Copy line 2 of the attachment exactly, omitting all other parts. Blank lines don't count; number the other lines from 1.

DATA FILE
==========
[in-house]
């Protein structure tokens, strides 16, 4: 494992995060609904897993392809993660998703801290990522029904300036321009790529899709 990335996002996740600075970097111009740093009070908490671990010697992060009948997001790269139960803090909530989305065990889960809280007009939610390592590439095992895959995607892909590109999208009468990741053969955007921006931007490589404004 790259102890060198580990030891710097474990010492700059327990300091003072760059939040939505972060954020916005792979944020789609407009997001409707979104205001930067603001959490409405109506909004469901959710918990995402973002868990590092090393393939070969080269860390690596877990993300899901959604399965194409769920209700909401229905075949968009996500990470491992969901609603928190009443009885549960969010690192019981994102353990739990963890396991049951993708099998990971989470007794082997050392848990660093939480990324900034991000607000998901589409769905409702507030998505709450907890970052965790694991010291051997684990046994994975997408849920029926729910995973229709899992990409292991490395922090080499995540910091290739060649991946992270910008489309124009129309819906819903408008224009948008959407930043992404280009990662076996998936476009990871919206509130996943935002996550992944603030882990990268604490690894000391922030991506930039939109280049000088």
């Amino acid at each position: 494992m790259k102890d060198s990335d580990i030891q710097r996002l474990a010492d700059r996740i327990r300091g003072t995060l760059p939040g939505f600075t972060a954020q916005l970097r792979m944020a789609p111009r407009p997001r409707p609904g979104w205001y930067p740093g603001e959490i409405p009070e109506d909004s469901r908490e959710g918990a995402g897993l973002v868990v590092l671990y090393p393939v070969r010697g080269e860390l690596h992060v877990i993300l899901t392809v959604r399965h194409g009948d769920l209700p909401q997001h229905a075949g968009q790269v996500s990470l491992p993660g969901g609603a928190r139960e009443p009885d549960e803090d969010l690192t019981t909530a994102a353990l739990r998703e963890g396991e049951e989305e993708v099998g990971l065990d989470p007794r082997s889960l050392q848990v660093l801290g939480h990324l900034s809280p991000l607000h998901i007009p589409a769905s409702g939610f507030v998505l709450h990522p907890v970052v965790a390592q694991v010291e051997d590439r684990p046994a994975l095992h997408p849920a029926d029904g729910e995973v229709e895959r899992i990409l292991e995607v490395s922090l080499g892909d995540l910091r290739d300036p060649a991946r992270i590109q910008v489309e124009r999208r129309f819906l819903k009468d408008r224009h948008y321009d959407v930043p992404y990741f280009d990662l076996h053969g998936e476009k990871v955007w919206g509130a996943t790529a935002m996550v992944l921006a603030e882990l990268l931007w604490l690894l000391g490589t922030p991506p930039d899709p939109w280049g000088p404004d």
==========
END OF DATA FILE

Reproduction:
């Protein structure tokens, strides 16, 4: 494992995060609904897993392809993660998703801290990522029904300036321009790529899709 990335996002996740600075970097111009740093009070908490671990010697992060009948997001790269139960803090909530989305065990889960809280007009939610390592590439095992895959995607892909590109999208009468990741053969955007921006931007490589404004 790259102890060198580990030891710097474990010492700059327990300091003072760059939040939505972060954020916005792979944020789609407009997001409707979104205001930067603001959490409405109506909004469901959710918990995402973002868990590092090393393939070969080269860390690596877990993300899901959604399965194409769920209700909401229905075949968009996500990470491992969901609603928190009443009885549960969010690192019981994102353990739990963890396991049951993708099998990971989470007794082997050392848990660093939480990324900034991000607000998901589409769905409702507030998505709450907890970052965790694991010291051997684990046994994975997408849920029926729910995973229709899992990409292991490395922090080499995540910091290739060649991946992270910008489309124009129309819906819903408008224009948008959407930043992404280009990662076996998936476009990871919206509130996943935002996550992944603030882990990268604490690894000391922030991506930039939109280049000088």